The particle distribution in PF, FPF, and IFPF algorithms at a certain moment is shown in Figure 3. It can be seen that the particle distribution is loose due to the NLOS error. In the FPF algorithm, the particle distribution is tighter than the initial state, which is because the particle being far away from the real position can be attracted by the particle with high weight in the firefly particle filter. However, since the distance between the particle with high weight and particle with low weight is too far, the attraction is weak. IFPF introduces a local search strategy to enhance the movement ability of particles in the initial stage. It can be seen that compared with PF and FPF, IFPF can better resist NLOS interference and make particles closely surround the real position.
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Figure 4 shows the time series of position errors in the axis and axis directions for the four algorithms, and the axis represents each sampling point. In the figure, we can see that the positioning error using our proposed algorithm is small. Furthermore, a comparison with other algorithms for range estimation shows that the average error has been significantly reduced. Comparatively speaking, IFPF is more robust than PF, EKF, and Taylor especially when there is a large error in the observations.
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To determine the location efficiency, we have implemented the empirical cumulative distribution function (CDF) of the location error of the four algorithms, as shown in Figure 5. As shown in the figure, there is a high reduction in the percentage axis location error of our IFPF at CDF of 0.3, 0.4, and 0.5 compared with the other algorithms.
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To quantitatively evaluate the performance of the improved algorithm, four performance metrics (the average error, minimum error, maximum error, and standard deviation of error) are defined as follows: where , , , and are the average error, minimum error, maximum error, and standard deviation of the error, respectively. As shown in Table 4, it can be seen that the maximum positioning errors in the axis and axis are 0.3229 m and 0.3333 m, respectively, when the IFPF is used. As a comparison, the maximum positioning errors in the axis and axis can reach 0.5723 m and 0.4850 m, respectively, when the PF is applied, and the error of 70% in IFPF is less than 0.2 m; that is, under the given conditions, IFPF can control the error within 0.17 m, while that of PF is 0.28 m, EKF exceeds 0.32 m, Taylor is 0.33 m. We can find that the average positioning accuracy of the IFPF algorithm reaches about 0.17 m, which is about 36% higher than PF, about 44% higher than EKF, and about 45% higher than Taylor. The positioning accuracies are different. Furthermore, the IFPF algorithm is less susceptible to NLOS.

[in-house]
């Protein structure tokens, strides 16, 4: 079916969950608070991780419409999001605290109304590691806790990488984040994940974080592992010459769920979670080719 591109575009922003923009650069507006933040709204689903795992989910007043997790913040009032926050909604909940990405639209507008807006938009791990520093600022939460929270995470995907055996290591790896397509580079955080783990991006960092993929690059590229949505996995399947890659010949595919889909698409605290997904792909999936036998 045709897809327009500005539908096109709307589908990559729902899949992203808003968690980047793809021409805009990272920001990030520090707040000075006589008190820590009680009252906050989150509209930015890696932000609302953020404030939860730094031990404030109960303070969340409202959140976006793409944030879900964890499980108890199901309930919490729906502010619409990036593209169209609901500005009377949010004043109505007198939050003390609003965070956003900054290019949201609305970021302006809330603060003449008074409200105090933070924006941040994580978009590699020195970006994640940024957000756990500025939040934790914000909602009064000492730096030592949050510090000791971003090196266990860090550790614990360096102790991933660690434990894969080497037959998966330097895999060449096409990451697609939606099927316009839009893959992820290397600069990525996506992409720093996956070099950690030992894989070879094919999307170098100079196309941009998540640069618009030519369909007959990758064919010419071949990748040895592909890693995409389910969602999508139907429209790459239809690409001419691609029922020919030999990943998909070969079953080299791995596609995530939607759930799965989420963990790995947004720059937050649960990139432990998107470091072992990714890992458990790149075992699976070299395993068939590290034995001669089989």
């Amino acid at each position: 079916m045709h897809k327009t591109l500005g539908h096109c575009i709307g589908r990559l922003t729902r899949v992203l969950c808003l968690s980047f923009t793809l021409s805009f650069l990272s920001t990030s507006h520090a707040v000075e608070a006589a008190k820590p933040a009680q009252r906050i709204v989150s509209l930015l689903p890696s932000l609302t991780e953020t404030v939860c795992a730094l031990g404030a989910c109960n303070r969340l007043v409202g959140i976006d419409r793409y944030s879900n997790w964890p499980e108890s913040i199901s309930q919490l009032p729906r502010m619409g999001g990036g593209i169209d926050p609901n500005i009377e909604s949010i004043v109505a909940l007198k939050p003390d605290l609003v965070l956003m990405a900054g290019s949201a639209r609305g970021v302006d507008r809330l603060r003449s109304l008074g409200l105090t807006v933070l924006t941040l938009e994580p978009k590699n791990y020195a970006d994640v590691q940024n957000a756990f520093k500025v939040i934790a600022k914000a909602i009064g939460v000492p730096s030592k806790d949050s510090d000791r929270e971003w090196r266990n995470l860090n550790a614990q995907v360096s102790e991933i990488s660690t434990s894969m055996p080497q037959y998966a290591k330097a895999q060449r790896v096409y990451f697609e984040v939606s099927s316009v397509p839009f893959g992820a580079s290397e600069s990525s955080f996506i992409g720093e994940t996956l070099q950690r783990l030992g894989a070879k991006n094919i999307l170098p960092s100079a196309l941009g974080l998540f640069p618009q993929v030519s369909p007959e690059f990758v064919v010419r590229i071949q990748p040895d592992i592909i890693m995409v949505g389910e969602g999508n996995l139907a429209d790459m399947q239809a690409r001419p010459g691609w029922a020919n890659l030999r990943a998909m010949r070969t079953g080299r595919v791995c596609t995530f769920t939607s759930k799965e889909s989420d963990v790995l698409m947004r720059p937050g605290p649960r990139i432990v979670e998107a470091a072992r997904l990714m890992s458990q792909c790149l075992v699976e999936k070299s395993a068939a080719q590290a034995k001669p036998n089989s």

As can be seen from Table 4, the average error can well reflect the positioning accuracy of each algorithm. Consequently, the average error can be selected as precision measure of the corresponding algorithm. Then, the positioning accuracy of the two algorithms under different particle numbers is analyzed, as shown in Table 5.
It can be seen from Table 5 that with the increase of the number of particles, the average error of both algorithms shows a decreasing trend, which is consistent with the theory that the more particles the algorithm has, the higher the estimation accuracy will be. When the number of particles increases from 250 to 450, the accuracy of PF is improved more obviously than that of IFPF. However, when the particle number is 250, the positioning error of IFPF is lower than that of PF when the particle number is 450. This is because although the increase in the number of particles improves the positioning accuracy, the resampling adopted by PF will lose particle diversity, leading to particle impoverishment. In contrast, the IFPF algorithm introduces multistage optimization strategies to improve the particle distribution state, increase the number of effective particles, weaken the sample impoverishment problem, and greatly reduce the number of required particles. In summary, the IFPF algorithm proposed in this paper has higher comprehensive efficiency.
5. Conclusions
This paper takes the particle filter algorithm applied in indoor UWB positioning as the research topic. Targeting the problem of significant positioning error caused by particle impoverishment in the conventional Monte Carlo positioning method, the IFPF algorithm is proposed which is applied in indoor UWB positioning. In this algorithm, the local and global strategies are used to make the particles move to the high likelihood region adaptively before weight updating, avoiding the problem of particle impoverishment caused by a large number of lowweight particles being replaced by highweight particles, thereby improving the quality of the particles. The problem of particle impoverishment is effectively weakened. Therefore, the IFPF algorithm has significantly reduced requirements for the number of particles under the same positioning accuracy. Test results show that our method can achieve better and more stable positioning performance by comparison with the original positioning algorithm, and the positioning accuracy reaches about 0.17 m. A future work will concentrate on adding NLOS ranging modeling to improve positioning accuracy across the board.
Data Availability
The data used to support the findings of this study are available from the corresponding author upon request.
Conflicts of Interest
The authors declare that there is no conflict of interest regarding the publication of this paper.
Acknowledgments
This work was funded by the projects of the National Key Research and Development Plan of China (Grant Number: 2020YFD1100201) and Zhishan Youth Scholar Program of Southeast University (2242020R40136).